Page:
What Do the Supreme Court and Angelina Jolie Have in Common?

June 10, 2013

Both are connected to recent news stories and debates surrounding the BRCA1 and BRCA2 genes, which when mutated show the likelihood of a woman developing breast or ovarian cancer. The Supreme Court will soon be evaluating whether or not it was legal for the government to grant Myriad Genetics the patents for the BRCA1 and BRCA2 genes (Association for Molecular Pathology v. Myriad Genetics), whereas actress Angelina Jolie tested positive for these genes and recently had a double mastectomy to significantly reduce her chances of developing cancer.

Argument One- Patents Should Not Have Been Granted

The first argument against the patents is that they violate the First Amendment as they stifle diagnostic testing and research that leads to cures. One example occurred in 1998, when the University of Pennsylvania’s Genetic Diagnostic Laboratory stopped testing patient samples for BRCA genes because of the threat of a patent infringement action. The opposition also contends that human genes, like BRCA 1 and 2, cannot be patentable because they are classic products of nature and to be patent eligible, a composition of matter must also have a distinctive name, character, and use, making it “markedly different” from the natural product. The BRCA genes are classic products because they embody the same genetic information as those found in the human body.  Finally, those against the patent argue that they prevent  lives from being saved because with only one laboratory allowed to administer these lifesaving tests and 1 in 8 women diagnosed with breast cancer, the tests are extremely costly and difficult to obtain, especially as most women do not have the financial resources of Angelina Jolie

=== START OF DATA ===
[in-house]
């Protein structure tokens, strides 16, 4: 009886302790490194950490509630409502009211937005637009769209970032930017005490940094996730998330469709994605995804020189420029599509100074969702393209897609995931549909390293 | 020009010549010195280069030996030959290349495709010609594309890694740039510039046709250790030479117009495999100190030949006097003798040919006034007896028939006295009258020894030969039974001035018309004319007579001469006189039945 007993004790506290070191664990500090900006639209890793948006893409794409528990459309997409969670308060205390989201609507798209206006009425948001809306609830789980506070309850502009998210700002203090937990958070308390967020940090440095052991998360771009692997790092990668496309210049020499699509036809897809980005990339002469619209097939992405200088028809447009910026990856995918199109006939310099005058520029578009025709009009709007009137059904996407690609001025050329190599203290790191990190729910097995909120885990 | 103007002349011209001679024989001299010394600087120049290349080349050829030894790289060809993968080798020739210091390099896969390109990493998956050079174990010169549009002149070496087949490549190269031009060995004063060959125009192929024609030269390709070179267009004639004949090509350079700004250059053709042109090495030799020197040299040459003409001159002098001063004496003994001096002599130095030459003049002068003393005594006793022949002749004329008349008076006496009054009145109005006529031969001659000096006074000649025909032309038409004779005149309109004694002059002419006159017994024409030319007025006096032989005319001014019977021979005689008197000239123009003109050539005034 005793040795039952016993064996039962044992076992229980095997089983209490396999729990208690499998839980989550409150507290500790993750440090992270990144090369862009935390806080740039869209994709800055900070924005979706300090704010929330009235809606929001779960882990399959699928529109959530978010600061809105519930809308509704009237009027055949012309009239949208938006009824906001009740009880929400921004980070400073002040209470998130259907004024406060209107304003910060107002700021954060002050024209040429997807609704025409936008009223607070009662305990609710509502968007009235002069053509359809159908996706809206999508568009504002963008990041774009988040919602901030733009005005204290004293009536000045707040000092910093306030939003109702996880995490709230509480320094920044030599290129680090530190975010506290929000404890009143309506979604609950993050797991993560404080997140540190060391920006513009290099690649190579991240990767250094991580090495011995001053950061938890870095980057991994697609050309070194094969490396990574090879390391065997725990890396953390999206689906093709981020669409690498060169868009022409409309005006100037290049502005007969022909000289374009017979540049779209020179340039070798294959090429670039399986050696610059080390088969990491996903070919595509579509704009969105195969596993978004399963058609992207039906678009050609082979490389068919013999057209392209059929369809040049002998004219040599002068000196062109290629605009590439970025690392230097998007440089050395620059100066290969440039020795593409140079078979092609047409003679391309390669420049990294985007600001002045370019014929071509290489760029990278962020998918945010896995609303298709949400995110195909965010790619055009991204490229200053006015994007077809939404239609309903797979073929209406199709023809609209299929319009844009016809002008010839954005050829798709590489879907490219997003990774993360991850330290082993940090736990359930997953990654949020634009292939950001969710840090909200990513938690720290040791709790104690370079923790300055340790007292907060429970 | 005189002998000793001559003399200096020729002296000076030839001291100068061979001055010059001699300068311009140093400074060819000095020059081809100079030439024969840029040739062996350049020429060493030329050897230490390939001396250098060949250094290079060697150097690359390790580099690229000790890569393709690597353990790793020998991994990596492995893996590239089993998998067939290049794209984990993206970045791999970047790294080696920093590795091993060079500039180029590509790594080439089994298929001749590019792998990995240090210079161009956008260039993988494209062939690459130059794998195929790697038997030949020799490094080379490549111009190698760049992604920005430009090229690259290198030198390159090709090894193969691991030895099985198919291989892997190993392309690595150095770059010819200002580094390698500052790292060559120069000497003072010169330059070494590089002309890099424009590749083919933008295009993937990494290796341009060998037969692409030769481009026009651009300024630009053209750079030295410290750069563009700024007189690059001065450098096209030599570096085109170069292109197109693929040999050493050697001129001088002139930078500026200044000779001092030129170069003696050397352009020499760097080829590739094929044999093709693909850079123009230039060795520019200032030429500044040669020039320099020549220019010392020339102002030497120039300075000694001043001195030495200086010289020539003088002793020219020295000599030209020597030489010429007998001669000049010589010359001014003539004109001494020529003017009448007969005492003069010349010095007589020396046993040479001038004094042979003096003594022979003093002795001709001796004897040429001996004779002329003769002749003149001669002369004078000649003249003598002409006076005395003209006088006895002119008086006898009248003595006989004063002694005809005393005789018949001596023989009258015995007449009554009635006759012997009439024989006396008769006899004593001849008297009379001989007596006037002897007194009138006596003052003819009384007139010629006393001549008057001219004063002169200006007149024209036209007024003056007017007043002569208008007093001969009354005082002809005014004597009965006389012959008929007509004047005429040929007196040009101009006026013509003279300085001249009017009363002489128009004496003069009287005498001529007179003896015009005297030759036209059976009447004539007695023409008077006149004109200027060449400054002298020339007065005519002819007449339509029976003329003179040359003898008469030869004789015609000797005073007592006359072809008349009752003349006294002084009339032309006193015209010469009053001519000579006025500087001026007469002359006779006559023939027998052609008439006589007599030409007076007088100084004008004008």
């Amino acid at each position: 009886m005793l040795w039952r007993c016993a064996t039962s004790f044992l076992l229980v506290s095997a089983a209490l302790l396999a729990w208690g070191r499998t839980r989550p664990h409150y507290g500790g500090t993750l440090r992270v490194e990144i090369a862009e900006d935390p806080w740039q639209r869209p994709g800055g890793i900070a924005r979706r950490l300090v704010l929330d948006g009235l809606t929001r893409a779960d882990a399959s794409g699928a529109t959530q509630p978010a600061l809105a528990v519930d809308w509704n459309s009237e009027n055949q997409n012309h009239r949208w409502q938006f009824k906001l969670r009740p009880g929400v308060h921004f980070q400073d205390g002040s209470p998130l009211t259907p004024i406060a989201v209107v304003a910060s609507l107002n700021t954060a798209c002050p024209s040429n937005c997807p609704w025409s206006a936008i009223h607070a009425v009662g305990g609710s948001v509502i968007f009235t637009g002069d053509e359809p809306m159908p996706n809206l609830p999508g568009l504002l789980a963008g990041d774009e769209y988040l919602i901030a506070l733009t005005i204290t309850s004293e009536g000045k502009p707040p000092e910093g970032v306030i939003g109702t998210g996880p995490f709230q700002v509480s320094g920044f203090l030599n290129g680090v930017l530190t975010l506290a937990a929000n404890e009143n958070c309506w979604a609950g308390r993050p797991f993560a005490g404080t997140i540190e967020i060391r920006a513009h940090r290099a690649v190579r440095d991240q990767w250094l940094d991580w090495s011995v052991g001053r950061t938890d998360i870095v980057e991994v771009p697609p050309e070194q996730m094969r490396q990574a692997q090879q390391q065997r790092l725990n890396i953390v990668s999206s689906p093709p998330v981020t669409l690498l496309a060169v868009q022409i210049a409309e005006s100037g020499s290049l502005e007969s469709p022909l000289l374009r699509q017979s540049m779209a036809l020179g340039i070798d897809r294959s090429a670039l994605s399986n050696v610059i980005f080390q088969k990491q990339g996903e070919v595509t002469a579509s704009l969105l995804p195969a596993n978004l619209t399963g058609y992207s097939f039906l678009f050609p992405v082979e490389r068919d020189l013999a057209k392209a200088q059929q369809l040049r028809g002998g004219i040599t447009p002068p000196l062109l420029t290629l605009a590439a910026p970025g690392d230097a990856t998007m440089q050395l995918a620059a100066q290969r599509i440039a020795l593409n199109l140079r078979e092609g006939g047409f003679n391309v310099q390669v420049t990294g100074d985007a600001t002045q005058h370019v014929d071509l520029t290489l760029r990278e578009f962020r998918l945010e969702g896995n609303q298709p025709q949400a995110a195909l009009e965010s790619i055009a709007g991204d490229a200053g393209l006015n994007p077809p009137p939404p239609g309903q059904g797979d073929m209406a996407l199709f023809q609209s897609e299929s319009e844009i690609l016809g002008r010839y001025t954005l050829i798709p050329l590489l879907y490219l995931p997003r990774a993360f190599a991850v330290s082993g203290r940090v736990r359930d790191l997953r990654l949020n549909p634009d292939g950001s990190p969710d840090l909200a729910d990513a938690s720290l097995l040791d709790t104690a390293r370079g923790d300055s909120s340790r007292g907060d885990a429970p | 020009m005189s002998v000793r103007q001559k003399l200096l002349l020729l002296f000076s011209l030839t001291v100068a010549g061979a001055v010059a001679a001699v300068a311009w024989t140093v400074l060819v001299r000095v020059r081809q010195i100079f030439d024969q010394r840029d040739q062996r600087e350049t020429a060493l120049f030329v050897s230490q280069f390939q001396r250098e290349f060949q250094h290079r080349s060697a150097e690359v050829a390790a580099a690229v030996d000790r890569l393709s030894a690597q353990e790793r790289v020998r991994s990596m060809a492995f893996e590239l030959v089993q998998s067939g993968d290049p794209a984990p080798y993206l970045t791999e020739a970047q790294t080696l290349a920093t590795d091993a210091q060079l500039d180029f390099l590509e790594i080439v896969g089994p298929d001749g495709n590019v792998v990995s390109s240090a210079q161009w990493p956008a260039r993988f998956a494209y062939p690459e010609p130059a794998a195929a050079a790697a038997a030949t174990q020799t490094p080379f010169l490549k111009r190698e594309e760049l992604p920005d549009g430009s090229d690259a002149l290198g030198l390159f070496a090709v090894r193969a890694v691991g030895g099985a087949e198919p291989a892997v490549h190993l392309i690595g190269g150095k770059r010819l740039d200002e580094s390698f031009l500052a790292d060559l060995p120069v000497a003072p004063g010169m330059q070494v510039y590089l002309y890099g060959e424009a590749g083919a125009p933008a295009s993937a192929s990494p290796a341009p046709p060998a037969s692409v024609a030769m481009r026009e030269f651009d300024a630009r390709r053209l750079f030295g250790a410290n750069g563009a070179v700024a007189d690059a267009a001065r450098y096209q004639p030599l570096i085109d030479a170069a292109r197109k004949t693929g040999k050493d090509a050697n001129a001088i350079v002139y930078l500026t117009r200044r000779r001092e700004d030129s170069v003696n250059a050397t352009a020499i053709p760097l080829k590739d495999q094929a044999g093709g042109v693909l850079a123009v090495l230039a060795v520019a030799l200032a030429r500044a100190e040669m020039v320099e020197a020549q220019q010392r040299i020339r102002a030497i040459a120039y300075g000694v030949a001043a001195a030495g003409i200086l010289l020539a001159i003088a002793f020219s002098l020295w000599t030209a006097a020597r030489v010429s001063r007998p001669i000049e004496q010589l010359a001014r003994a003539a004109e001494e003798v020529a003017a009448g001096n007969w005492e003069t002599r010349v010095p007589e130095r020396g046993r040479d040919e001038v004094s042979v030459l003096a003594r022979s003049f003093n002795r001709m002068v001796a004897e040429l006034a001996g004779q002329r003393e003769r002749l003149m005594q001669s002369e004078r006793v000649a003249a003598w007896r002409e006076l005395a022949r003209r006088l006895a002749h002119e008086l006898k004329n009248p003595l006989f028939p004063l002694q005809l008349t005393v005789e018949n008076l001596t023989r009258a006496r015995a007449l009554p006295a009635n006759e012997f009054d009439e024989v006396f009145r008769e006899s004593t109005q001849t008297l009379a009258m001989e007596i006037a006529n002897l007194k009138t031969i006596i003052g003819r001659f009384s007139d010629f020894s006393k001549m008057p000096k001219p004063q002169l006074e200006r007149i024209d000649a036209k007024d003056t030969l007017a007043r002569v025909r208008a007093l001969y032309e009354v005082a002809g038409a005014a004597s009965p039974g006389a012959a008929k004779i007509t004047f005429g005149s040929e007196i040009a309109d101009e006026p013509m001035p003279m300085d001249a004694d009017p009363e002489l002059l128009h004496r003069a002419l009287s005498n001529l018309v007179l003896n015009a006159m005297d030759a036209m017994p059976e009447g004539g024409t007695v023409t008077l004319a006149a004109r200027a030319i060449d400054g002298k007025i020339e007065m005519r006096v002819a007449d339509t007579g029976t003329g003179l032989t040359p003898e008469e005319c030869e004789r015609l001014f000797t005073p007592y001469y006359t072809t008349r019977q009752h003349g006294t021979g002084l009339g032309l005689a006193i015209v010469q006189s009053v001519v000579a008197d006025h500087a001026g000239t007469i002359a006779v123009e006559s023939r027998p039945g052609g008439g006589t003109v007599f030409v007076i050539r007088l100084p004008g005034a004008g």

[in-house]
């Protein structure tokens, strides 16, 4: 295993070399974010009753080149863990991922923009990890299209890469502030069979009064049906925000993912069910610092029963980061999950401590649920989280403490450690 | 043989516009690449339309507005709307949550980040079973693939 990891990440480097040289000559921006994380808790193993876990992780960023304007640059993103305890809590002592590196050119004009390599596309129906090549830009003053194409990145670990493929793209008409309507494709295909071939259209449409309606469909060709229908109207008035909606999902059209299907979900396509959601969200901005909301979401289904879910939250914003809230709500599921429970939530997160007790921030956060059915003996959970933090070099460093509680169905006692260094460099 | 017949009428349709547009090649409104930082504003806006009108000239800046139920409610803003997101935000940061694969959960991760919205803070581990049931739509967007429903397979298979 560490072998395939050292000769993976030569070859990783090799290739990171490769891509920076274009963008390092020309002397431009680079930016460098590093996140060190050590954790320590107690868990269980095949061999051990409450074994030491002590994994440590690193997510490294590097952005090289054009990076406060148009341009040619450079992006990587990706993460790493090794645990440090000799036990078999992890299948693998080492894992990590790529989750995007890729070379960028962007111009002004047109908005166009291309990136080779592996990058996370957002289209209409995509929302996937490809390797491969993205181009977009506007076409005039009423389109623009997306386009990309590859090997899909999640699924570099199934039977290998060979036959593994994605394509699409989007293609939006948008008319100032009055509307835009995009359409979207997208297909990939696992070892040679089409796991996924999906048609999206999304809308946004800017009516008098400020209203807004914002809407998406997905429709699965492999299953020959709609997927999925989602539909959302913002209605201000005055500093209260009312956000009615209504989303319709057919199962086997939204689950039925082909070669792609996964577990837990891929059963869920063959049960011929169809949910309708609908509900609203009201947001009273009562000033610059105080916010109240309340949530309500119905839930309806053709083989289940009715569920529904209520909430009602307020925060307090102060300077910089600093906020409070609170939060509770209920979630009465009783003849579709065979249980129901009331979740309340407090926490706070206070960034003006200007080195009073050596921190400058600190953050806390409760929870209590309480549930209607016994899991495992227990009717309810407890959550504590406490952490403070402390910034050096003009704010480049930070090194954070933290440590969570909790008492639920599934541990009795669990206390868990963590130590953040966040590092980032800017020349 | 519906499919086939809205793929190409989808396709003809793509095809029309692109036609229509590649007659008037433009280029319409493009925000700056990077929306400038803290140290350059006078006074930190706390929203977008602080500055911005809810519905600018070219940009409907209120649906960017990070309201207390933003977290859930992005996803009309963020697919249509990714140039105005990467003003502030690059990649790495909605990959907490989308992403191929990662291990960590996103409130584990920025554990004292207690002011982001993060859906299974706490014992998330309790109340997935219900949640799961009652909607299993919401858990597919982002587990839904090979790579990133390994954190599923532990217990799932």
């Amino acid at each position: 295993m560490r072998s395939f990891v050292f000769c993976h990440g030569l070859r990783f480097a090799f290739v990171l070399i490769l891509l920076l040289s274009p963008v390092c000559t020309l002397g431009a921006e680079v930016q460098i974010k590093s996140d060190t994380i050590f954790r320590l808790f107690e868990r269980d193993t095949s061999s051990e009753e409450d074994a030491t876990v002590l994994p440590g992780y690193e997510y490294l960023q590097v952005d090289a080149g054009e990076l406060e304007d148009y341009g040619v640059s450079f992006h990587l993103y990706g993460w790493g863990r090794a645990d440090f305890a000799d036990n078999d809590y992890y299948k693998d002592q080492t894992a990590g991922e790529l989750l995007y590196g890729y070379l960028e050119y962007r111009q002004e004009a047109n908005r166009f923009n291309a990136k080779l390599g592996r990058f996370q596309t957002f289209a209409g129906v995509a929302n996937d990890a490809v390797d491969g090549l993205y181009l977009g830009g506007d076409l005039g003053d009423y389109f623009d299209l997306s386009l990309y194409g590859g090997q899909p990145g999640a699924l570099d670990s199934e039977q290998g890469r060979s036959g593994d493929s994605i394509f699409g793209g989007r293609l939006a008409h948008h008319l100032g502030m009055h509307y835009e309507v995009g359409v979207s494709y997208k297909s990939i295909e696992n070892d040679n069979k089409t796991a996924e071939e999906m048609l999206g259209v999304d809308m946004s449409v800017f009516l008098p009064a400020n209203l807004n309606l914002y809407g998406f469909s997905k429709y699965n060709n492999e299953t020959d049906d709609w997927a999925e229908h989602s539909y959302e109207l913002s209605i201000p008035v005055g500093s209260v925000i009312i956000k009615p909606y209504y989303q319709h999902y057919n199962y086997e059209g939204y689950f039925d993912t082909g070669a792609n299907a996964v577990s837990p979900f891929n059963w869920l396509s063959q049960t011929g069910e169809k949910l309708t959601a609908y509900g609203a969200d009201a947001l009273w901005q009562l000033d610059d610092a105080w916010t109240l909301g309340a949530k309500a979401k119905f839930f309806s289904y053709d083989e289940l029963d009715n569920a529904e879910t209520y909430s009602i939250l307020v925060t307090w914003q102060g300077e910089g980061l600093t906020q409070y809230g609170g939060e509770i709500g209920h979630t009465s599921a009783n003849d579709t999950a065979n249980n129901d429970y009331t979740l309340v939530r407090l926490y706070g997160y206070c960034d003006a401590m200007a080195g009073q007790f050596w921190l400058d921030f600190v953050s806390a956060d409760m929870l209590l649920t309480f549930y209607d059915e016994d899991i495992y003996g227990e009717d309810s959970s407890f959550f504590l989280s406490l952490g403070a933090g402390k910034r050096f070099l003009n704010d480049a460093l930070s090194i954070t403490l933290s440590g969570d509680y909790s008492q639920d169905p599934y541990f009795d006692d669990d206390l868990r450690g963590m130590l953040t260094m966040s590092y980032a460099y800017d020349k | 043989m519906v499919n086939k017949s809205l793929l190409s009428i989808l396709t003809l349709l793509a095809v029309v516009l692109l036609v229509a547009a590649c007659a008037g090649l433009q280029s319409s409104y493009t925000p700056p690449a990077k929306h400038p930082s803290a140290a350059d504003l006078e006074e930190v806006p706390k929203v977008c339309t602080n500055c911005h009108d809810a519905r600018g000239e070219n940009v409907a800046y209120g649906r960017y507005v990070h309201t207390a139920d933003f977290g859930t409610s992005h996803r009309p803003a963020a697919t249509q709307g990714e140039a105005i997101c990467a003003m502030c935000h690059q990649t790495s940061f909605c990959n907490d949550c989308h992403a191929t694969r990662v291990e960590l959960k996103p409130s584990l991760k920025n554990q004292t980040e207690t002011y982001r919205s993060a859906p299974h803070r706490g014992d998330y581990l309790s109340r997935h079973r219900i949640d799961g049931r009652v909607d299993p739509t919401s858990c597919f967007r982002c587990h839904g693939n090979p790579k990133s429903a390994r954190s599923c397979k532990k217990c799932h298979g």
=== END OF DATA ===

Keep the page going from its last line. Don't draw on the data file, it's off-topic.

Argument Two- Patents Are Valid

The owners of the patents argue that they were legally granted as isolated DNA and cDNA sequences, like BRCA 1 and 2, are not products of nature since their chemical structure is “markedly different” from the DNA inside humans. Additionally, they opine that the patents should be upheld as patenting human genes incentivizes investment in biotechnology and promotes innovation in genetic research by not keeping technology shrouded in secrecy. Finally, those in support of the BRCA1 and BRCA2 patents fear an expansive Supreme Court ruling could threaten billions of dollars in investments.

How Will the Court Rule?

FurtherEd’s esteemed faculty member Amy Goldsmith opines in her program Yours, Mine and Ours (not yet!): An Update on the Patentability of Human Genes (her 5th Lawline.com course on this ongoing litigation) that the Supreme Court may “split the baby.” In other words, the Justices will find that the entire DNA sequence may not be permitted to be patentable but when it is “sliced and diced” the DNA would no longer be a natural part of the human body and could receive patents.

What’s Good for Angelina Jolie is Good for All!

No matter what the Court decides, Congress will need to make policy changes on this issue to make the tests more accessible to all so that all women who have risk factors like Angelina Jolie can have affordable access to the test, and make any preventive decisions they feel necessary to save their lives.

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Author Bio

Written by Michele Richman

As Lawline's VP of Business Operations, Michele helps Lawline recruit and retain A players, and works to create an engaging, vibrant, collaborative work environment for Lawliners and the other like minded companies who share its open tech work space. Michele recently completed her first triathlon with Team Triumph, a women's only tri-group and looks forward to her next competition.

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